wskbd(4) - NetBSD Manual Pages

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WSKBD(4)                NetBSD Kernel Interfaces Manual               WSKBD(4)

wskbd -- generic keyboard support in wscons
wskbd* at pckbd? console ? mux 1 (standard PC keyboard) wskbd* at ukbd? console ? mux 1 (USB keyboard) wskbd* at lkkbd? console ? mux 1 (DEC LK200/400 serial keyboard) wskbd0 at akbd? console ? mux 1 (Apple ADB keyboard) wskbd0 at nextkbd? console ? mux 1 (NeXT keyboard) wskbd* at vrkiu? console ? mux 1 (NEC VR4000 series HPC keyboard) wskbd* at skbd? console ? mux 1 (keyboard of misc hpcmips handheld devices) wskbd* at btkbd? console ? mux 1 (Bluetooth keyboard) #include <dev/wscons/wsconsio.h> #include <dev/wscons/wsksymdef.h>
The wskbd driver handles common tasks for keyboards within the wscons(4) framework. It is attached to the hardware specific keyboard drivers and provides their connection to ``wsdisplay'' devices and a character device interface. The common keyboard support consists of: Mapping from keycodes (defined by the specific keyboard driver) to keysyms (hardware independent, defined in <dev/wscons/wsksymdef.h>). Handling of ``compose'' sequences. Characters commonly not present as separate key on keyboards can be generated after either a special ``compose'' key is pressed or a ``dead accent'' character is used. Certain translations, like turning an ALT modifier into an ESC pre- fix. Automatic key repetition (``typematic''). Parameter handling for ``keyboard bells''. Generation of ``keyboard events'' for use by X servers. The wskbd driver provides a number of ioctl functions to control key maps and other parameters. These functions are accessible though the associ- ated wsdisplay(4) device as well. A complete list is in <dev/wscons/wsconsio.h>. The wsconsctl(8) utility allows to access key maps and other variables. The console locator in the configuration line refers to the device's use as input part of the operating system console. A device specification containing a positive value here will only match if the device is in use as system console. (The console device selection in early system startup is not influenced.) This way, the console device can be connected to a known wskbd device instance. Keyboard encodings The following encodings are supported. Device drivers for legacy key- board interfaces may only support a subset of these. However, generally, all encodings are supported by pckbd(4) and ukbd(4). wsconsctl define language user KB_USER User-defined us KB_US English/US keyboard mapping (default) uk KB_UK English/UK keyboard mapping be KB_BE Belgian br KB_BR Brazilian with ``dead accents'' cf KB_CF Canadian French cz KB_CZ Czech (QWERTY) dk KB_DK Danish with ``dead accents'' nl KB_NL Dutch ee KB_EE Estonian with ``dead accents'' fi KB_FI Finnish fr KB_FR French de KB_DE German QWERTZ with ``dead accents'' neo KB_NEO German Neo 2 layout gr KB_GR Greek hu KB_HU Hungarian is KB_IS Icelandic with ``dead accents'' it KB_IT Italian jp KB_JP Japanese la KB_LA Latin American Spanish no KB_NO Norwegian with ``dead accents'' pl KB_PL Polish pt KB_PT Portuguese ru KB_RU Russian es KB_ES Spanish sv KB_SV Swedish with ``dead accents'' sf KB_SF Swiss French sg KB_SG Swiss German tr KB_TR Turkish (QWERTY) with ``dead accents'' ua KB_UA Ukrainian us.declk KB_US|KB_DECLK English/US mapping for DEC LK400-style keyboards with PC keyboard interface (e.g., LK461) us.dvorak KB_US|KB_DVORAK English/US keyboard with ``Dvorak'' layout us.colemak KB_US|KB_COLEMAK English/US keyboard with ``Colemak'' layout The ``.nodead'' suffix (KB_NODEAD flag) can be applied to layouts with ``dead accents'' to switch them off. The KB_US, KB_UK, KB_FR, KB_JP and KB_US|KB_DVORAK mappings can be modi- fied to swap the left <Ctrl> and the <CapsLock> keys by the KB_SWAPCTRLCAPS variant bit or the ``.swapctrlcaps'' suffix. The ``.metaesc'' suffix (KB_METAESC flag) option can be applied to any layout. If set, keys pressed together with the ALT modifier are prefixed by an ESC character. (Standard behaviour is to add 128 to the ASCII value.) Ioctls The following ioctl(2) calls are provided by the wskbd driver or by devices which use it. Their definitions are found in <dev/wscons/wsconsio.h>. WSKBDIO_GTYPE Get the keyboard type. WSKBDIO_GETMODE Get the keyboard mode, 0 means translated through keyboard map, 1 means raw. WSKBDIO_SETMODE Set the keyboard mode. WSKBDIO_COMPLEXBELL, WSKBDIO_SETBELL, WSKBDIO_GETBELL, WSKBDIO_SETDEFAULTBELL, WSKBDIO_GETDEFAULTBELL (struct wskbd_bell_data) Get and set keyboard bell settings. WSKBDIO_SETKEYREPEAT, WSKBDIO_GETKEYREPEAT, WSKBDIO_SETDEFAULTKEYREPEAT, WSKBDIO_GETDEFAULTKEYREPEAT (struct wskbd_keyrepeat_data) Get and set keyboard autorepeat settings. WSKBDIO_SETLEDS, WSKBDIO_GETLEDS (int) Get and set keyboard LED settings. WSKBDIO_GETMAP, WSKBDIO_SETMAP (struct wskbd_map_data) Get and set keyboard keymapping settings. WSKBDIO_GETENCODING, WSKBDIO_SETENCODING (kbd_t) Get and set keyboard encoding settings. WSKBDIO_GETKEYCLICK, WSKBDIO_SETKEYCLICK (int) Get and set keyboard keyclick settings. WSKBDIO_SETVERSION (int) Set the wscons_event protocol version. The default is 0 for binary compatibility. The latest version is always available as WSKBDIO_EVENT_VERSION, and is currently 1. All new code should use a call similar to the below to ensure the correct version is returned. int ver = WSKBDIO_EVENT_VERSION; if (ioctl(fd, WSKBDIO_SETVERSION, &ver) == -1) err(EXIT_FAILURE, "cannot set version");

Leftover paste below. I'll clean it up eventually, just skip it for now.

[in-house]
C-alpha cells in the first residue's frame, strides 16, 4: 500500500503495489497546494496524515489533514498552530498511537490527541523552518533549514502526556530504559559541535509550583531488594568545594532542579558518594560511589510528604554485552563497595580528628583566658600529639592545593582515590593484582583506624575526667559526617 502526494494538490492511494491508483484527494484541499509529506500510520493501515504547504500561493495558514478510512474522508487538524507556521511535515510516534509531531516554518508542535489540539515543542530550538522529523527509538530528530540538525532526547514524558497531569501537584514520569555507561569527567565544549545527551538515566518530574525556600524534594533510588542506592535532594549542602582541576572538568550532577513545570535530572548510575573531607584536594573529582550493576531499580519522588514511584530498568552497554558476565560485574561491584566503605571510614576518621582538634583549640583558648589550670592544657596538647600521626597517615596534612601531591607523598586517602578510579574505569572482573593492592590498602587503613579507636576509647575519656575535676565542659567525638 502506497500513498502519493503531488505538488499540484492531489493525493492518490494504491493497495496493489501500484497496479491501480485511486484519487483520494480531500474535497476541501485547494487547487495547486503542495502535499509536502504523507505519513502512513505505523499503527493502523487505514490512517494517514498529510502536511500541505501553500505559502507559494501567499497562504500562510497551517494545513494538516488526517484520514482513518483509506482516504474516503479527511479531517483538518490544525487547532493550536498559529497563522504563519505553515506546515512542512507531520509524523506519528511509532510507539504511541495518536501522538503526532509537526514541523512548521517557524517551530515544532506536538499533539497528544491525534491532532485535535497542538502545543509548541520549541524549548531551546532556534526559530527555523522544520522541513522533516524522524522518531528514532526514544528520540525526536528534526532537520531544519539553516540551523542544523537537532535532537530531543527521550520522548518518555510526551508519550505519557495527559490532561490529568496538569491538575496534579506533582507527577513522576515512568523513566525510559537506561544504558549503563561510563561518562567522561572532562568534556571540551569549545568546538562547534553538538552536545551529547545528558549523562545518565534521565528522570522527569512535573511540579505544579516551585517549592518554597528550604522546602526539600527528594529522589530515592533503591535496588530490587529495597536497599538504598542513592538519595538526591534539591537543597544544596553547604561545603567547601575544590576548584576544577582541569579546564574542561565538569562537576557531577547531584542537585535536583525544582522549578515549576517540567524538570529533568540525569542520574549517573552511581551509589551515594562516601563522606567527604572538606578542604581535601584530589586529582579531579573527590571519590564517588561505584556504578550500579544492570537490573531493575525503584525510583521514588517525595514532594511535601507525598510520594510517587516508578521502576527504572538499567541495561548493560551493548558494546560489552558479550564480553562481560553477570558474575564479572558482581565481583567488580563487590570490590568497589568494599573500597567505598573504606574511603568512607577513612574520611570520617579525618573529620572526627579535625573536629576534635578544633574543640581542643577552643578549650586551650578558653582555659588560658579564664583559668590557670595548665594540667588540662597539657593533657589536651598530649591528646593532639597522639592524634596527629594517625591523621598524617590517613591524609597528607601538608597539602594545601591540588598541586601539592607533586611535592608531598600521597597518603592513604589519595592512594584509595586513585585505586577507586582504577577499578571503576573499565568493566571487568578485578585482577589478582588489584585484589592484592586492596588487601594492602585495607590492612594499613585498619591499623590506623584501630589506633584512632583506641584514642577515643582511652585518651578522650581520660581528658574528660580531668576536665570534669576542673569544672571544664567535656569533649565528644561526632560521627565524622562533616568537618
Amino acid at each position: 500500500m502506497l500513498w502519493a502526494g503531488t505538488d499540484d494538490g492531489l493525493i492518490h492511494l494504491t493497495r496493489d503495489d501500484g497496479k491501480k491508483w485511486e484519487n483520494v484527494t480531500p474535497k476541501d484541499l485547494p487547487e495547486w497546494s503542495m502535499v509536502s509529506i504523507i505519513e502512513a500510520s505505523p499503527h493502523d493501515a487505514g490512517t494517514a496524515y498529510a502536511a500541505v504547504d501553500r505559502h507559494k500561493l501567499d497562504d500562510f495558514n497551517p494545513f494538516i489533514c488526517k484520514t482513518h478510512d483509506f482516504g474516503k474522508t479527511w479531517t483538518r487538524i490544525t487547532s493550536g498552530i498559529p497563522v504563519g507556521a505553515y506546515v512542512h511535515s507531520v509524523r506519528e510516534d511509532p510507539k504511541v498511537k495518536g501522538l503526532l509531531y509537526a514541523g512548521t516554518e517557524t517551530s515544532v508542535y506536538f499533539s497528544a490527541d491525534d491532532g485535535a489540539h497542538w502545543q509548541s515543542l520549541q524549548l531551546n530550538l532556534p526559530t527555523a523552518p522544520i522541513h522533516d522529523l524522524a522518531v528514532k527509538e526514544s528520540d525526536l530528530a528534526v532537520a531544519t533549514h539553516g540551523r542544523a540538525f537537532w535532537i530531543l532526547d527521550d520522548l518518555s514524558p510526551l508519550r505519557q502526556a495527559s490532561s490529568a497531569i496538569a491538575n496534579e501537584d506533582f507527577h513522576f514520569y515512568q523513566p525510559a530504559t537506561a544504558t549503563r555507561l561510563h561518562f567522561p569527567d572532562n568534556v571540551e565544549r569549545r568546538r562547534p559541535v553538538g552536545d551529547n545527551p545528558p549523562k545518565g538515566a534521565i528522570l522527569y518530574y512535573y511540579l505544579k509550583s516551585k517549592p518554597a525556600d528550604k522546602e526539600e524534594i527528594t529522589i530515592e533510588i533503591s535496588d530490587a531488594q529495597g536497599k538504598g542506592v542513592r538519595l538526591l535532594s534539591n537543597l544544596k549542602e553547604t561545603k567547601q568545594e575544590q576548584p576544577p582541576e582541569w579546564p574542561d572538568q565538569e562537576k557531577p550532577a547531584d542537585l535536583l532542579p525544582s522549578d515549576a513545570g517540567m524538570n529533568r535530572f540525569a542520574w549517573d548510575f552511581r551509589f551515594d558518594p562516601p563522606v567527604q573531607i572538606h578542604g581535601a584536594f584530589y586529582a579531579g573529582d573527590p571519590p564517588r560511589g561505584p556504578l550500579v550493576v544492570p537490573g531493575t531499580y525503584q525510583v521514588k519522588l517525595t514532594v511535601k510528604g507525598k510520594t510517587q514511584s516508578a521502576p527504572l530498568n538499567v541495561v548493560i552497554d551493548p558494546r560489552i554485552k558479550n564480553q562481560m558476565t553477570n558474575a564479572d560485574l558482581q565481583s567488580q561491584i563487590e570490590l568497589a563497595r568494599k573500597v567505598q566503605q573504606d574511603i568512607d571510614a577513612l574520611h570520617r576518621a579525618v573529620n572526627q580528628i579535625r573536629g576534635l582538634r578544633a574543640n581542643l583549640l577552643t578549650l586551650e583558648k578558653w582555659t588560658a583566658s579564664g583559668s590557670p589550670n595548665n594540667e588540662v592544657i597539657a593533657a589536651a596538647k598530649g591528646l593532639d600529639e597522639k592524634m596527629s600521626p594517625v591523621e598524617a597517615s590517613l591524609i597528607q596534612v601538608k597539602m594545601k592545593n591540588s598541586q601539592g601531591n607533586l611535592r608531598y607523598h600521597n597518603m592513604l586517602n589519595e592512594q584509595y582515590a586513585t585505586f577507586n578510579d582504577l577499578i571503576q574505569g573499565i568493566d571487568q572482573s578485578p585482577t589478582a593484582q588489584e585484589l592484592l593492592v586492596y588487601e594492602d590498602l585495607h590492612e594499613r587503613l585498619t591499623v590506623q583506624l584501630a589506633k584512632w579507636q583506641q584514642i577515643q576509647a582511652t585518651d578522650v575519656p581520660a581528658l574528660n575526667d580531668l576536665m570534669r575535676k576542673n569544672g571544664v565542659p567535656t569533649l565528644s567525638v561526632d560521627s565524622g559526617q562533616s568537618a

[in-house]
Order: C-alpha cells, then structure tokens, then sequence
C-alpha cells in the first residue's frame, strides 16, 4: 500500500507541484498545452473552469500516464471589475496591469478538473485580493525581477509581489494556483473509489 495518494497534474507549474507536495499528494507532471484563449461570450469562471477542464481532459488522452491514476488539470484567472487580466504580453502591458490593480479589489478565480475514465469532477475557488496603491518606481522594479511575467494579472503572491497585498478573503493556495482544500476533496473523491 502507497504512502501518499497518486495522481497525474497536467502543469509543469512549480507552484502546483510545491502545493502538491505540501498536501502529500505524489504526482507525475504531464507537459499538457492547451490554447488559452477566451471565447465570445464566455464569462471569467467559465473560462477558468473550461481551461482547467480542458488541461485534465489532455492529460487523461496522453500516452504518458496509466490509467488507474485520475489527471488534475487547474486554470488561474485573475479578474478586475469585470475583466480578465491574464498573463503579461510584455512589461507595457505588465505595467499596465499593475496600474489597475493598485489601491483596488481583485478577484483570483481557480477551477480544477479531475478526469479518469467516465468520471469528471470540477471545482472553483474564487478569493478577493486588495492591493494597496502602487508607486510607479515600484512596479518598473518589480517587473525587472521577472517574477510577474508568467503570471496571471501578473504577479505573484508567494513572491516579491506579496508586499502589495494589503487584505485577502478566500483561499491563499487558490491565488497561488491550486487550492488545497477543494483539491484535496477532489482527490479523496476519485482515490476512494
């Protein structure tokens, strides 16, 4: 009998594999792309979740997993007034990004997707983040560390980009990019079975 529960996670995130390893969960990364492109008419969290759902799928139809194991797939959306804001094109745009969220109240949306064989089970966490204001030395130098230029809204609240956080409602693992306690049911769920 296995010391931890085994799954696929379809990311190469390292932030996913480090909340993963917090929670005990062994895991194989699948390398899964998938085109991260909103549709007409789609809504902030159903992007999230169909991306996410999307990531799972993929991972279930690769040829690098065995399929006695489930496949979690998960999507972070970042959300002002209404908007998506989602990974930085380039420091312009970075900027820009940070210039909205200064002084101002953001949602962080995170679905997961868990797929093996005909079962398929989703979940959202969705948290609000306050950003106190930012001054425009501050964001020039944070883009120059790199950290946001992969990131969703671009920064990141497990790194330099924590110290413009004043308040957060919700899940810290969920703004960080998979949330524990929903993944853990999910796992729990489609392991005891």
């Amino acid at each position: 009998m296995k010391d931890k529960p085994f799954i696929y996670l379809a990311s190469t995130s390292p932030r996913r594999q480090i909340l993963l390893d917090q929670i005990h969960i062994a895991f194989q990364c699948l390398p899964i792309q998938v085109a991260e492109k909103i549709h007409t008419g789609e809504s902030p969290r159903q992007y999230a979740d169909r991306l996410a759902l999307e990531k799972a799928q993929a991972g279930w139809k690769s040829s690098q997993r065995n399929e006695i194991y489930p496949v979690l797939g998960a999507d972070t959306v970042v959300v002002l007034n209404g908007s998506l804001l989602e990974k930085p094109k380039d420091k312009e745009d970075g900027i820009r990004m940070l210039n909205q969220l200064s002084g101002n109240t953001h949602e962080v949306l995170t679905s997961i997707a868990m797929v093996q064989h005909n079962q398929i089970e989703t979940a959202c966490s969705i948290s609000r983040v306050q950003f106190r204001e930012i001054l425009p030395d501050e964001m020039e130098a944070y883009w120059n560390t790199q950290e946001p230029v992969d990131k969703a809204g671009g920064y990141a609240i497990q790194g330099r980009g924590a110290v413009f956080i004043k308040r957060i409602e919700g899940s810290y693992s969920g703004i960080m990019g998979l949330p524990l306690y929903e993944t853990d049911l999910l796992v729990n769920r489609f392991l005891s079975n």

btkbd(4), pckbd(4), ukbd(4), wscons(4), wsmux(4), wsconsctl(8), wskbd(9)
The list of builtin mappings doesn't follow any logic. It grew as people submitted what they needed. NetBSD 10.99 September 18, 2021 NetBSD 10.99
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